Disability isn't a bar to going out in these Bologna night spots

Alfonso Marrazzo signs to two customers
Alfonso Marrazzo signs to two customers Copyright Daniela De Lorenzo
Copyright Daniela De Lorenzo
By Daniela De Lorenzo
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A woman rolls into a bar...


On average in Italy, only one disabled person out of five has a job. Poverty affects about 70% of Italians with disabilities. Even when it comes to going out and relaxing with friends, discrimination seems to be embedded into life.

Senza Nome (“Without a Name”) and L'Altro Spazio (“The Other Space”) are leading a charge to change that by challenging unseen obstacles that exclude clients or make them uncomfortable.

The bars began with their own hiring policies, trying to represent customers who are deaf, visually impaired or have mobility difficulties by employing staff who share the same challenges.

But the owners didn’t want to create “disabled spaces”, instead they wanted to create an environment open to all that can help different groups learn about the needs of others stressing the fact that no special disabled space was needed as people with disabilities have to be considered equals.

A note left in the bar

For example, ordering from a deaf barman requires customers to think about non-verbal communications. Instructions are on hand to explain basic signs to order (although the staff can lip-read for those who struggle).

Another impediment that employees brought to light was the tools they are required to use in other venues which often require near-perfect visual, motor and tactile capacities, such as a standard computer. Many employers unwilling to address this, or accept that speed of output is not the only measurement of performance have closed their doors and their minds, to a fully diverse workspace.

In addition to this, the Italian political situation has not yet allowed Italian Sign Language (LIS) to be recognized as an official language. This results in bureaucratic delays with a severe impact on deaf citizens’ lives.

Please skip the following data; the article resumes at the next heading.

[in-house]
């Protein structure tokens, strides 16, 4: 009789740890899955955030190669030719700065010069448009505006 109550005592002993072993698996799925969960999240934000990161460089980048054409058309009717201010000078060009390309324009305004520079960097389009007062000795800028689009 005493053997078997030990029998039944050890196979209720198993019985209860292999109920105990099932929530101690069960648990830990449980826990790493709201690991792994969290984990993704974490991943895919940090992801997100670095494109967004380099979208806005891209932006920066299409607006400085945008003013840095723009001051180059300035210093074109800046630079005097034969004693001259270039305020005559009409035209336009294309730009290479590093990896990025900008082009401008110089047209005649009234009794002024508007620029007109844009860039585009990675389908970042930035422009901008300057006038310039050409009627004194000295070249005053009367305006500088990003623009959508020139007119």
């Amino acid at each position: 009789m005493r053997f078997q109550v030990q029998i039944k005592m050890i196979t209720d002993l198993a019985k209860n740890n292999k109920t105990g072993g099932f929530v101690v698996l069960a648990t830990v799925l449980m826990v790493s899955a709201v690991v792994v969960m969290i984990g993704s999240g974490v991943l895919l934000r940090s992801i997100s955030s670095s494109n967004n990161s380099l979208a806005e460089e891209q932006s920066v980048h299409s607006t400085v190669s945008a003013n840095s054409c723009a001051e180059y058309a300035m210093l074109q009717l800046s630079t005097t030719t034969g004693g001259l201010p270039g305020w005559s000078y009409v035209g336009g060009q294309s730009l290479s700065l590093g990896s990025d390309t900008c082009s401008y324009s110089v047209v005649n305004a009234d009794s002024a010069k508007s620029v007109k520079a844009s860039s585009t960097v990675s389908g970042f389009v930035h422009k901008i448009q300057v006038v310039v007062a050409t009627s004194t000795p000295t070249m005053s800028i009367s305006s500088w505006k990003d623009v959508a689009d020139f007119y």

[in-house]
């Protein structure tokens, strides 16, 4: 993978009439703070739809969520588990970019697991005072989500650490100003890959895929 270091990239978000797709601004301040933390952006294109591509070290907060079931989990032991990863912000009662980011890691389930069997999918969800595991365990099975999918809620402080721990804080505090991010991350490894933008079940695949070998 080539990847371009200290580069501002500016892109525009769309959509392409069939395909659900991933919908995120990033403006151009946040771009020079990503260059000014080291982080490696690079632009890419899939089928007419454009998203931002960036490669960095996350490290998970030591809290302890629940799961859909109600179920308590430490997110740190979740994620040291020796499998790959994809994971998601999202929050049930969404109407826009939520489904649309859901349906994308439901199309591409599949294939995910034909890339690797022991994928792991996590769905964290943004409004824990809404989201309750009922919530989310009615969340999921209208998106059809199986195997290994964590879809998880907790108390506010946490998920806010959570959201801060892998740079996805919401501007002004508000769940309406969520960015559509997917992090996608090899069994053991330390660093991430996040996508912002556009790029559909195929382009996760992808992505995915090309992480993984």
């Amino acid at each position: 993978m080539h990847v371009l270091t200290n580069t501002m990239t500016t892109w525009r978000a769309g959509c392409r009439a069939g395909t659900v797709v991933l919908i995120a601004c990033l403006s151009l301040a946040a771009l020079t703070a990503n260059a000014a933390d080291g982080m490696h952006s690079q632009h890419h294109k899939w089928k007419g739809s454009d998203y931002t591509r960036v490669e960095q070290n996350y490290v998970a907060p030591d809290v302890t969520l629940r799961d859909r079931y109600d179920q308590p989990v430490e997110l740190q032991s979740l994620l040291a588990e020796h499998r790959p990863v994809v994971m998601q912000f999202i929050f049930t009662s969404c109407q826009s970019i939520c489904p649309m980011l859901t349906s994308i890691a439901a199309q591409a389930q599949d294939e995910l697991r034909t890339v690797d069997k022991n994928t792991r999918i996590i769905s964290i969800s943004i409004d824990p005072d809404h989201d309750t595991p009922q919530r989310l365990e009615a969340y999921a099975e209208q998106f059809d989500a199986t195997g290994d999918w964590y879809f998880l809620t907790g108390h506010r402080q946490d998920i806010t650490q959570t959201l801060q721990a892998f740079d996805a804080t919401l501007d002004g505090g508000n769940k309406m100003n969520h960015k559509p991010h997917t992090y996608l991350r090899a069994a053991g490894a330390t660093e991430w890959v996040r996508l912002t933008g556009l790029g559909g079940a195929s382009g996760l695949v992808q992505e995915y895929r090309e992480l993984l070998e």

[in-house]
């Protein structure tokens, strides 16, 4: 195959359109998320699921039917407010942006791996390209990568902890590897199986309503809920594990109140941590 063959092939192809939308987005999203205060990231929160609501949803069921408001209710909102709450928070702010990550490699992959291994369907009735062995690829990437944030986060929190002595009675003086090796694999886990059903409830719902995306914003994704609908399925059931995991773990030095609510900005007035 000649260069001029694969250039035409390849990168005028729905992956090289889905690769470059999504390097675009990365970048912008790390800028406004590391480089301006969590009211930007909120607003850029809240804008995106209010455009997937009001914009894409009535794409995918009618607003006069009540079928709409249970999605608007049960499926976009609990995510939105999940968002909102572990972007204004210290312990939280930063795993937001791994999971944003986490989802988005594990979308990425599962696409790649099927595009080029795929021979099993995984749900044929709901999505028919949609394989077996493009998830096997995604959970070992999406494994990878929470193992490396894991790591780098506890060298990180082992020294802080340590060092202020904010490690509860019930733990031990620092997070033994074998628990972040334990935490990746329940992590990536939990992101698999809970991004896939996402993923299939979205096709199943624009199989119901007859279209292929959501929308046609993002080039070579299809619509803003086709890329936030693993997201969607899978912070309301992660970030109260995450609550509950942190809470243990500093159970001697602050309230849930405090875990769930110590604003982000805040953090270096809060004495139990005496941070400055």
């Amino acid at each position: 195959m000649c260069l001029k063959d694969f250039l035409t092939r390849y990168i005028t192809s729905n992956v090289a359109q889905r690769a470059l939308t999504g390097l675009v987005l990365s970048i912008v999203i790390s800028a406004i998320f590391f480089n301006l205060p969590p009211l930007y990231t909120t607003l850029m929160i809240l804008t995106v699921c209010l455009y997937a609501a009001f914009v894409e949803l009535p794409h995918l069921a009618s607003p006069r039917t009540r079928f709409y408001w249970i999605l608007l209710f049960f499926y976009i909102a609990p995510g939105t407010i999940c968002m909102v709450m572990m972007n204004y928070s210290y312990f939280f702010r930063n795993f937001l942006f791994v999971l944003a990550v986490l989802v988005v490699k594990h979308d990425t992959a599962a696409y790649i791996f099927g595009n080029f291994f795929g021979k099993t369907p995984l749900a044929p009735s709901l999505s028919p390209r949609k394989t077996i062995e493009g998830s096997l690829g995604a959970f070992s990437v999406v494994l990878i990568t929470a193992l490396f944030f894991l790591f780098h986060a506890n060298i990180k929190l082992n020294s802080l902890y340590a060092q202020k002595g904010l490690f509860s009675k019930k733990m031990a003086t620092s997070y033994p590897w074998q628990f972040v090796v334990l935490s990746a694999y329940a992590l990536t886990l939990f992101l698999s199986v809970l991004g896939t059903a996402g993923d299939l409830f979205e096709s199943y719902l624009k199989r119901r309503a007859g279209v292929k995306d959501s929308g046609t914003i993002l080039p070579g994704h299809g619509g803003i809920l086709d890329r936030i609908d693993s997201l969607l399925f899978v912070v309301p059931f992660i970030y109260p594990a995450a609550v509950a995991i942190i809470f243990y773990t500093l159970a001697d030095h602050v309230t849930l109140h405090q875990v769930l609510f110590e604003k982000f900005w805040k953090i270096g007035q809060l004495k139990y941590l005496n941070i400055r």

“The recognition of the language will lead institutions to acquire sign language interpreters and broaden subtitling possibilities in the audiovisual sector. For deaf people, going to post offices, banks, courts to get any kind of document or certification requires a very long time,” signs Alfonso Marrazzo, owner of Senza Nome.

Signs explaining how to order drinks

'Not impossible'

Facing little prospect of succeeding in his first choice career as an artist, he decided to open “Senza Nome”, a bar creating a common ground in which different realities can meet and interact, and where deaf people can find a home.

Adapting the bar counter

Marrazzo explains that the bar had to undergo many renovations to render it fit for purpose.

  • They enlarged the counter so that two deaf people would have the space to communicate and move.

  • They installed more lamps, which workers can move to attract their colleagues’ attention as deaf people can notice even slight changes in light direction.

  • In addition, a huge mirror at the entrance allows staff to see what they may not be able to hear happening outside.

Just a street away, “L’Altro Spazio” faced a different problem when they tried to modify their bar to increase accessibility. Strict rules to preserve heritage and historical town centres mean the city has not authorised the construction of a wheelchair ramp for more than 11 years.

"We designed the ramp with an architect who established the best way for it to be built, but at the moment there is no legal route through which our ramp can be authorised,” said Nunzia Vannuccini who runs the venue with her deaf Dutch partner Jascha Blume.”

While waiting for a final response from the courts, repeatedly delayed and now due in March, they have left the ramp in place, preferring to accumulate fines rather than shut out clients.

The ramp outside the bar does not have planning permission

Inside, they have been able to make changes, widening the bar counter and lowering it to avoid excluding wheelchair users.

"We adapt the environment to the person, not vice versa," Vannuccini said.

  • For partially sighted employees working in the kitchen, lighting has been adapted orders are written in larger type letters.

  • Customers are handed tactile guides to help them find their way around and select from the menu.

  • Tables are spread widely to aid navigation.

“It’s not impossible” for employers to create an environment that welcomes everyone, Vannuccini notes, “The fact is that people don’t think about how to do so concretely, but there are a thousand ways.”

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